by Light CollectiveDec 24, 2019
Inspired by nature, the tower L’Arbre Blanc or the White Tree is the culmination of bright whiteness of the rocks of France and the flawlessness and enhancement of Japanese culture The dimensions of the balconies – that branch off the building like a trunk - highlight the aim to embrace the outdoors, as do the leaves of a tree that fold out in pursuit of the sunlight. The lavish balconies also an answer the need to have environmental solutions closely tailored to the ‘ecology of the south’. Creating an effective veil for the façade, they provide the necessary shade and break up skew winds to help air circulate more harmoniously. The many balconies and pergolas encourage the idea of outdoor living and allow a new type of relationship between the residents and the environment.
“It is nature where we find the building blocks of intelligent life,”believes architect Manal Rachdi, who along with another French architect named Nicolas Laisné, assisted the Japanese architect Sou Fujimoto in accomplishing this iconic and captivating tower block. The conceptualisation and execution of L’Arbre Blanc is an encounter between the cultures of the Mediterranean and Japan. In addition to hybridisation of cultures, this masterpiece is an outcome of cross-over thinking between the generations, leading to an aesthetically pleasing and climatically adaptive gem for the residents of and tourists in Montpellier.
In 2013, Montpellier city council had announced the "Folie Richter" competition, to recognise an outline for a tower to advance the city's architectural history. The RFP (request for proposal) focused on the fact that the striking venture should fit into its environment and include shops and homes. The brief made it clear that the city hall is seeking a group made up of young architeccts working with an accomplished mentor.
Rachdi and Laisné, who run their own practices in France, chose to approach designer Fujimoto for the project. All of them look for motivation in nature despite expressing it in altogether different ways. On this project, these three perceptions complemented each other.
To kick start the venture, the French architects traveled to Tokyo in the late spring of 2013. For five days, they locked themselves in Fujimoto's studio for exhaustive workshop sessions. To reinvent the steady concept of a tower, the engineers concentrated on the human dimensions, making open and public spaces at the base and top of the structure: the ground floor is a glass-walled space opening out onto the road, while on the rooftop there is a bar, open to the general population and a rejuvenating area for all the inhabitants, so that even the residents of first-floor apartments can enjoy the view.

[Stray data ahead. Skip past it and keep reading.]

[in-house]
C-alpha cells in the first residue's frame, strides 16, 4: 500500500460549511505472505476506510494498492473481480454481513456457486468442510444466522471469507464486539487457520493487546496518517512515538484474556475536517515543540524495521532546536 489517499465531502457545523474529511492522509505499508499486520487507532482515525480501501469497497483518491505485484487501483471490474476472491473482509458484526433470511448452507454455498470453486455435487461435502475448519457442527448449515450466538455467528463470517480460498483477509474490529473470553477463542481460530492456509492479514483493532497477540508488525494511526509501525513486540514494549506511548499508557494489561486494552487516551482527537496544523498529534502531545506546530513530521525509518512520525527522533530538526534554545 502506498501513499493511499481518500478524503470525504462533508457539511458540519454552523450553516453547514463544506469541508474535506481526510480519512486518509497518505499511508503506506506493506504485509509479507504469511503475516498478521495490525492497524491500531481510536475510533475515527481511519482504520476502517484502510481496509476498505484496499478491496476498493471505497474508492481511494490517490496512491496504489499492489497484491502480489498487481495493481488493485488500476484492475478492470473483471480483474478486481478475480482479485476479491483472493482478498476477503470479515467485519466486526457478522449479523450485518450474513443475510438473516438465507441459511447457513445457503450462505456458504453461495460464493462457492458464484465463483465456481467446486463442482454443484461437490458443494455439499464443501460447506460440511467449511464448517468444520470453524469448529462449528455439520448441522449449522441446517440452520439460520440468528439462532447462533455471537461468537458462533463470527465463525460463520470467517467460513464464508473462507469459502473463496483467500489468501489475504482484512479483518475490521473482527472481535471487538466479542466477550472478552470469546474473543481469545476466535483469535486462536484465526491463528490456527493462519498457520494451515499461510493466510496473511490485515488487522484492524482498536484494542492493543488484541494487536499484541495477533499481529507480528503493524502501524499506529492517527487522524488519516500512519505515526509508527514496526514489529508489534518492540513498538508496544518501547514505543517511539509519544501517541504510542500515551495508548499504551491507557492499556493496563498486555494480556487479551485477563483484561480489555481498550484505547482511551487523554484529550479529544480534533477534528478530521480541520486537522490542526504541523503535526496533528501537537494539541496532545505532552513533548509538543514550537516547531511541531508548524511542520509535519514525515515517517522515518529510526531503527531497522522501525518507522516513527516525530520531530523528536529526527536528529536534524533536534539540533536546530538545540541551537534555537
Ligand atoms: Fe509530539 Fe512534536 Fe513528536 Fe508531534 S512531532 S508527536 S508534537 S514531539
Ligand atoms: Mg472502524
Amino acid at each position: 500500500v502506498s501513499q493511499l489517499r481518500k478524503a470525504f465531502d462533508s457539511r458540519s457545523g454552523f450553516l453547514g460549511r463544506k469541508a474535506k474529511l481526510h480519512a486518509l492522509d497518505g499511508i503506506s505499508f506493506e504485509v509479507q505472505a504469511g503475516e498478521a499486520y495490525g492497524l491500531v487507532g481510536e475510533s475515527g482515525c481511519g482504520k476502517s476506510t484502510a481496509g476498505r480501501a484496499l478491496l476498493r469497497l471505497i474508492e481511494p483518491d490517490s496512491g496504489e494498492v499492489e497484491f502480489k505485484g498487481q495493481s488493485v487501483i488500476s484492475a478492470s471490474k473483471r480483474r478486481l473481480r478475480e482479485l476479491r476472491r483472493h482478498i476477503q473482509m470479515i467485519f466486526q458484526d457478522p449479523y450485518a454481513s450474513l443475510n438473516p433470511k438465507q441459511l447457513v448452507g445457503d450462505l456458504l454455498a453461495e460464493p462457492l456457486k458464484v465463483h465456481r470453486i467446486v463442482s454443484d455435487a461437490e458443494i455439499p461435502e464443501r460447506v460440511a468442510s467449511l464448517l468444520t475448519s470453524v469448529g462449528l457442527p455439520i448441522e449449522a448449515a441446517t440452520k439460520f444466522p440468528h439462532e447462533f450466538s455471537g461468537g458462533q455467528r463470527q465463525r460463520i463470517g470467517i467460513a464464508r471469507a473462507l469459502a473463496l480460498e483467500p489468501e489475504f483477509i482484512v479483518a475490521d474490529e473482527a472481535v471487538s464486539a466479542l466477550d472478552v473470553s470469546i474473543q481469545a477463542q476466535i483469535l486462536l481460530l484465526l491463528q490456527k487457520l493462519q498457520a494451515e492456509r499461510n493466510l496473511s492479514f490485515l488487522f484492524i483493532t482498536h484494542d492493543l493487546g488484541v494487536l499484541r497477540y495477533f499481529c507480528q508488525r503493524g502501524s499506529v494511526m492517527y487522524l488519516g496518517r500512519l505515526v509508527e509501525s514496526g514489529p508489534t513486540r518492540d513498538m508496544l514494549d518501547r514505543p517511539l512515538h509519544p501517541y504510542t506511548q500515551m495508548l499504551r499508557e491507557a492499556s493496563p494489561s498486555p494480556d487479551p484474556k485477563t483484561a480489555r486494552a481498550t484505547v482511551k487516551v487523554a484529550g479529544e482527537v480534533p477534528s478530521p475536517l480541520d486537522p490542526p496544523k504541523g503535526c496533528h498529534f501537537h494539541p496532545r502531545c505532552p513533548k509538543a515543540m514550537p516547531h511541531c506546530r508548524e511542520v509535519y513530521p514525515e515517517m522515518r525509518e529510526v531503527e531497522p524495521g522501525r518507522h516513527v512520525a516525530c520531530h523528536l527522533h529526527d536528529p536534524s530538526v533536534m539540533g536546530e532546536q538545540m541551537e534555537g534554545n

However, what separates the white tower is its architectural design. The structure is inspired by that of a tree, with branches (balconies) hanging off the apartments and shades that grow out of and protect its façade. The detailed attention paid to its setting, and to the native ways of life, guided Fujimoto all through the design phase.
The numerous branches or balconies of L'Arbre Blanc incorporate the porches, whose cantilevers are up to 7.5 meter-long, making it a technical innovation. These uncommon outside spaces are also fully-fleged rooms which are associated with the abodes so as to enable inhabitants to live inside and outside, an extravagance for a city washed in sunlight for 80 per cent of the year!
The architects took a new approach to tower living for this mixed-use development. From the initial phase, there was a focus on public space, including extending a landscaped park along the Lez River and opening the tower up to the public. The 17-storey building aims to be accessible to all the people of Montpellier, and with people taking ownership of the tower, it will become an object of pride for the residents of Montpellier, and a tourist attraction.
Project DetailsName of the project: L’Arbre Blanc
Location: Montpellier, France, Europe.
Area: 10,225 M 2
completion: May, 2019
Architect: Sou Fujimoto Architects, Nicolas Laisné, Dimitri Roussel, OXO Architectes
Project manager: Marie-Laure Coste-Grange (project management)
Engineering: André Verdier (Structure), ARGETEC (Fluids), Franck Boutté Consultants (Environmental), VPEAS (Cost management), Relief GE (Surveying, Roads and services), Les Eclaireurs (Lighting), SOCOTEC (Inspection), Efectis (Fire performance)
Subcontractors: Fondeville (Carcass), Languedoc Etanchéité, SPCM (Steel structure), CIPRES (Façades), ENGIE (Electricity), Midi-Thermique (HVAC)